Re: the comment about this being the death of bricks and mortsr shoppimg.....
brings an amusing thought to mind...I wonder how close we are to visiting shopping mall museums....imagine the school trips....oh and here's some metal and paper money they used to handover as payment for the items they had chosen in the shop by hand.
Re: iPad2 - if it does what you want and....if ain't broke don't fix it. (from an iPhone 4 user !!).
It occurs to me that the main thing about this phone is not the product scanning app or any technical feature, but the on call live technical support and help. Tech savvy people like engineers may have no sensitivity to the issue, but elderly people find smartphones truly bewildering, and the market of elderly people is set to blow up with the 77 million or so baby boomers aging and retiring. Handing your parents or pre-PC/internet generation friends an iphone or android and letting them at it is an almost guaranteed recipe for failure. This fire phone may make a real difference if they can just figure out that one feature.
@Bert22306 that's a really interesting point that both phones are starting on AT&T's network, where historically AT&T was the original telecom monopoly.
The lack of general technical know-how and cost of always-on computing (using their modem on a phone line) that started the vast majority of the public with getting locked in to aol, hotmail and now gmail was prohibitive at first. But now the technology exists to give every consumer who can afford a device with the strength of a tv set top box their own private e-mail server (for instance, iredmail makes the somewhat advanced setup of a linux postfix/dovecot installation somewhat easy, a bit of scripting and tweaked UI added to that would make it dead simple). Corporations are just busier working on profit and widening their economic moats (the technical term for the euphemistic 'walled garden') than working for the public good, so it's just a matter of a startup or two bridging the gap and getting going to do what's right.
I recently signed up for a microsoft service thinking I needed it to download some software - and not only did they begin to spam me without notice, but they had no option within the web interface to opt-out of the emails, nor to cancel the service. I had to make a phone call and get transferred to a separate department and then work through email until they finally told me it was resolved, and there STILL seems to be an error where they just sent me another email welcoming me in!
It's really creepy that companies can legally do this mousetrap-style engineered lock-in to create captive human audiences.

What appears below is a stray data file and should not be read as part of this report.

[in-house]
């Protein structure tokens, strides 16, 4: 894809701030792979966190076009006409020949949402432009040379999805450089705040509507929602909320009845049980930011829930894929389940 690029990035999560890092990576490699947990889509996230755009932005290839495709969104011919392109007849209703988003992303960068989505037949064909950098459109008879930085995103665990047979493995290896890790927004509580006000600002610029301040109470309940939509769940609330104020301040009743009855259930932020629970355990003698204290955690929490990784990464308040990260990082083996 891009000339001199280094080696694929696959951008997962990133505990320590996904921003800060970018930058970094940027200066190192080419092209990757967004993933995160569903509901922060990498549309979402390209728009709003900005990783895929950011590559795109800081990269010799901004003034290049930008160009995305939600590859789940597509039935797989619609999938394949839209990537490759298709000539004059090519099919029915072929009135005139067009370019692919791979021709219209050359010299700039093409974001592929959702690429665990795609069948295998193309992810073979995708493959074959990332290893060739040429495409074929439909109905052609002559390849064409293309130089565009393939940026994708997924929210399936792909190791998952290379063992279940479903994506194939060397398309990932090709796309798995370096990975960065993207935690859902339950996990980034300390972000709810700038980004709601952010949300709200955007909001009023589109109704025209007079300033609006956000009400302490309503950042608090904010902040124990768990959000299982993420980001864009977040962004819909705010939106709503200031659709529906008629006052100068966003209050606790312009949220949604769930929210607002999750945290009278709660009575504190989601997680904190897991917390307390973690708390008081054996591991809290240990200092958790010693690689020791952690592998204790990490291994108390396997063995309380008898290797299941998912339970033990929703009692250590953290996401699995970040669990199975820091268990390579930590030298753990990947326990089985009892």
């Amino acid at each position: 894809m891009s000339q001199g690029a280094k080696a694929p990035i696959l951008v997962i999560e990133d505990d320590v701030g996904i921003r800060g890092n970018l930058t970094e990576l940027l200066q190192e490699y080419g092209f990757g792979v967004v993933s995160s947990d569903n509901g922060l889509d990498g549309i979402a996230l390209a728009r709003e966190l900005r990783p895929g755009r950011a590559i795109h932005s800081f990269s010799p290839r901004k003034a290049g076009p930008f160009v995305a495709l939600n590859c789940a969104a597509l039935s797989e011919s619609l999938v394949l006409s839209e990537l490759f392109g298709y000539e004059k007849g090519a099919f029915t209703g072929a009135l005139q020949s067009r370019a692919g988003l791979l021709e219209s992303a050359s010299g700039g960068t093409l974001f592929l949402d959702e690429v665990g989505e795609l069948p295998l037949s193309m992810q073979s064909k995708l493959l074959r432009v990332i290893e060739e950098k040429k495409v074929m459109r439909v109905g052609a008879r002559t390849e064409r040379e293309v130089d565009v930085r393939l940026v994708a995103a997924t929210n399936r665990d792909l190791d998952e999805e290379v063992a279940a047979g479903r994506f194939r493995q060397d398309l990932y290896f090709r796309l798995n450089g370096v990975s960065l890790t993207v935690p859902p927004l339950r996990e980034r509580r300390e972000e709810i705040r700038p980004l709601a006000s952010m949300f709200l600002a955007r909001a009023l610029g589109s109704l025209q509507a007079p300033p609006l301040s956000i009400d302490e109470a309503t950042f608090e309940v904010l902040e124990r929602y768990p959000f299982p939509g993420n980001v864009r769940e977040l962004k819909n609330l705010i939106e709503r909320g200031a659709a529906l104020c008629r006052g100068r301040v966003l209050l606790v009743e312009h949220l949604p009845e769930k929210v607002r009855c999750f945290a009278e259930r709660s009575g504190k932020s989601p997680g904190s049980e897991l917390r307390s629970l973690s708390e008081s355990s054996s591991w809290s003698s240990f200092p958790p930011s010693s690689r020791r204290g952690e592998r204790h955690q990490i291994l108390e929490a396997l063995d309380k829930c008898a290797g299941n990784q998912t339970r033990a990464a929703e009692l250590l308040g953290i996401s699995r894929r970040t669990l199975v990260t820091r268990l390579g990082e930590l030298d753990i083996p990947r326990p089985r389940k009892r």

When an idea or product is original and useful, it needs to be promoted and why not? some money needs to be made. But once companies have served their true purpose of improving the life of the public and it gets twisted into a mission of creating personal empires to put mankind into chains.. even chains that are entertaining and bargain priced (fishing has never worked with just hooks) something needs to change. Multinational corporations have in some ways grown beyond the regulational power of national governments, but without accountability, the infrastructure and walls being built around us (with most people's assumption that they are there to protect us) might have no exit when the edifice starts burning down.
"This is about a portable shopping scanner that works for Amazon."
Indeed, almost like a set-top box that automatically tunes to the shopping channels and makes the user jump through extra hoops to access other channels.
@Karen, agreed. But not only that, it implies the death of smaller CE companies whose designers have spent countless hours, striving to create products that work with other apps, accessaries and sevices.
Hi, Bert. You are absolutely right about the identical business mode -- both Apple and Amazon --l for pushing the walled garden approach. Now that Apple has proven that it works for them, now Amazon, too, is following the model.
This trend is very discocerting to me. The bigger the company is, the more power the comapny has to create their own world, and to have its own way.
Whatever happened to the engineering mission (at least among a lot of CE companies) to design products that can work well with others?
Junko, I basically agree with your objections, but what I don't understand is, why didn't the same objections apply to the iPhone?
Both companies try to create walled gardens. Both companies' phones were initially only available on AT&T. So okay, this Fire Phone seems overly obsessed with shopping (heaven only knows, enough of the public is too!), but I think of that only as Amazon's special twist. The basic formula is identical to what Apple has been peddling for years. Why only object now?
As we unveil EE Times’ 2015 Silicon 60 list, journalist & Silicon 60 researcher Peter Clarke hosts a conversation on startups in the electronics industry. Panelists Dan Armbrust (investment firm Silicon Catalyst), Andrew Kau (venture capital firm Walden International), and Stan Boland (successful serial entrepreneur, former CEO of Neul, Icera) join in the live debate.